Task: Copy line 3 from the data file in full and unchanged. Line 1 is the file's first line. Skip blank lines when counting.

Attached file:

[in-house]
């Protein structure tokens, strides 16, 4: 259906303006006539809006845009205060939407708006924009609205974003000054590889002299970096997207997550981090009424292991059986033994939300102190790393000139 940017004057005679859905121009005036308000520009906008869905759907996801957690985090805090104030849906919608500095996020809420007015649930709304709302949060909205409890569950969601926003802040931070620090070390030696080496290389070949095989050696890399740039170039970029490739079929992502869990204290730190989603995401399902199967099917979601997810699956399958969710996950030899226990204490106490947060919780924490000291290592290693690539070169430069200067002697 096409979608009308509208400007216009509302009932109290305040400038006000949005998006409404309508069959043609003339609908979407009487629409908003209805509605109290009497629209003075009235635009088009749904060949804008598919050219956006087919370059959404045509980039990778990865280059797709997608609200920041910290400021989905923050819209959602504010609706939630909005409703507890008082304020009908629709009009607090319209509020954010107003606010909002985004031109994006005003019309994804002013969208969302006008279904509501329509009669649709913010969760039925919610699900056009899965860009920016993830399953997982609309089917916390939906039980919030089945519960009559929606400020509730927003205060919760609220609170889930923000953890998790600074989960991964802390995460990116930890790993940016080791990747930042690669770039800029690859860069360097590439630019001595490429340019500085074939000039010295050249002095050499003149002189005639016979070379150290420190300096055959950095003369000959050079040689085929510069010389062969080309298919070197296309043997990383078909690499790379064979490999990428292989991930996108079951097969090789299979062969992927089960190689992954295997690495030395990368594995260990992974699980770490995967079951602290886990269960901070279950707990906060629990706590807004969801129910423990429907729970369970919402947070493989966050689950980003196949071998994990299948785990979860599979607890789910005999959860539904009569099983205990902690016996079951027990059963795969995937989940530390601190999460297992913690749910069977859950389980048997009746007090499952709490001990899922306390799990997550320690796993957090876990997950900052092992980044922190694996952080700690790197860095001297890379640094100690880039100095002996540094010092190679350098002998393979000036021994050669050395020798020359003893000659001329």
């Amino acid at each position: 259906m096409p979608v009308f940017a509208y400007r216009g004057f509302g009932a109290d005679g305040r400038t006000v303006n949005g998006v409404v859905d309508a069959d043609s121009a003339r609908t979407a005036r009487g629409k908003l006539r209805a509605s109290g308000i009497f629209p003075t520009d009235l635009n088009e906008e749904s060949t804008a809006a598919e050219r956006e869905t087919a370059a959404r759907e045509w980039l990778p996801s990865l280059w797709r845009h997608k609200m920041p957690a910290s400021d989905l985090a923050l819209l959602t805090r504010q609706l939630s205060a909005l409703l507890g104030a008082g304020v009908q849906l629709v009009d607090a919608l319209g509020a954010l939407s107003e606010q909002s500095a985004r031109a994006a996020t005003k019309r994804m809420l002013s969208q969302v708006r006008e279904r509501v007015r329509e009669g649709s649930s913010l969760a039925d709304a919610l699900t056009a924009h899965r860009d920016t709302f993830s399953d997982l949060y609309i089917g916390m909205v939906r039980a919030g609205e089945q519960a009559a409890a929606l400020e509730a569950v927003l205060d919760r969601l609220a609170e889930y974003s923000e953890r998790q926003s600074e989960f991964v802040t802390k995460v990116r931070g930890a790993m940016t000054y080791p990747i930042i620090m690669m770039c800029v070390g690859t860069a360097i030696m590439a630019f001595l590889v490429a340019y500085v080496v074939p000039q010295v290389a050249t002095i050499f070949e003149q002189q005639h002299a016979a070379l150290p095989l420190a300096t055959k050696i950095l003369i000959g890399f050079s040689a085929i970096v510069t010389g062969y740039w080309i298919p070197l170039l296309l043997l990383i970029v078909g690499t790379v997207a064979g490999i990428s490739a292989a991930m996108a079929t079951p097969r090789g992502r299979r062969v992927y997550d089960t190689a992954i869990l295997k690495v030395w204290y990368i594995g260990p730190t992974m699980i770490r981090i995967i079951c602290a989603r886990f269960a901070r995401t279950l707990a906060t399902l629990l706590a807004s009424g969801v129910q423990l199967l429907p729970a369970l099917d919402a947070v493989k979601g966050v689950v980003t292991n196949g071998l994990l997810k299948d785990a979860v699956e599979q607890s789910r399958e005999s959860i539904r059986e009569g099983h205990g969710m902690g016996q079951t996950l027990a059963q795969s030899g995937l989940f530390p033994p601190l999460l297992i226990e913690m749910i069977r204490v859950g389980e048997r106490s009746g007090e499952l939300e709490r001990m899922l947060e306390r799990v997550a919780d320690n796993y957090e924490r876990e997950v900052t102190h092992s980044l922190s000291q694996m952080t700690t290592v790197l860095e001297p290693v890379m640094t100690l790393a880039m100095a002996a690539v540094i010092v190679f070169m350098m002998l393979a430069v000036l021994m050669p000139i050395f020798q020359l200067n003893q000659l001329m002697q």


């Amino acid at each position: 259906m096409p979608v009308f940017a509208y400007r216009g004057f509302g009932a109290d005679g305040r400038t006000v303006n949005g998006v409404v859905d309508a069959d043609s121009a003339r609908t979407a005036r009487g629409k908003l006539r209805a509605s109290g308000i009497f629209p003075t520009d009235l635009n088009e906008e749904s060949t804008a809006a598919e050219r956006e869905t087919a370059a959404r759907e045509w980039l990778p996801s990865l280059w797709r845009h997608k609200m920041p957690a910290s400021d989905l985090a923050l819209l959602t805090r504010q609706l939630s205060a909005l409703l507890g104030a008082g304020v009908q849906l629709v009009d607090a919608l319209g509020a954010l939407s107003e606010q909002s500095a985004r031109a994006a996020t005003k019309r994804m809420l002013s969208q969302v708006r006008e279904r509501v007015r329509e009669g649709s649930s913010l969760a039925d709304a919610l699900t056009a924009h899965r860009d920016t709302f993830s399953d997982l949060y609309i089917g916390m909205v939906r039980a919030g609205e089945q519960a009559a409890a929606l400020e509730a569950v927003l205060d919760r969601l609220a609170e889930y974003s923000e953890r998790q926003s600074e989960f991964v802040t802390k995460v990116r931070g930890a790993m940016t000054y080791p990747i930042i620090m690669m770039c800029v070390g690859t860069a360097i030696m590439a630019f001595l590889v490429a340019y500085v080496v074939p000039q010295v290389a050249t002095i050499f070949e003149q002189q005639h002299a016979a070379l150290p095989l420190a300096t055959k050696i950095l003369i000959g890399f050079s040689a085929i970096v510069t010389g062969y740039w080309i298919p070197l170039l296309l043997l990383i970029v078909g690499t790379v997207a064979g490999i990428s490739a292989a991930m996108a079929t079951p097969r090789g992502r299979r062969v992927y997550d089960t190689a992954i869990l295997k690495v030395w204290y990368i594995g260990p730190t992974m699980i770490r981090i995967i079951c602290a989603r886990f269960a901070r995401t279950l707990a906060t399902l629990l706590a807004s009424g969801v129910q423990l199967l429907p729970a369970l099917d919402a947070v493989k979601g966050v689950v980003t292991n196949g071998l994990l997810k299948d785990a979860v699956e599979q607890s789910r399958e005999s959860i539904r059986e009569g099983h205990g969710m902690g016996q079951t996950l027990a059963q795969s030899g995937l989940f530390p033994p601190l999460l297992i226990e913690m749910i069977r204490v859950g389980e048997r106490s009746g007090e499952l939300e709490r001990m899922l947060e306390r799990v997550a919780d320690n796993y957090e924490r876990e997950v900052t102190h092992s980044l922190s000291q694996m952080t700690t290592v790197l860095e001297p290693v890379m640094t100690l790393a880039m100095a002996a690539v540094i010092v190679f070169m350098m002998l393979a430069v000036l021994m050669p000139i050395f020798q020359l200067n003893q000659l001329m002697q």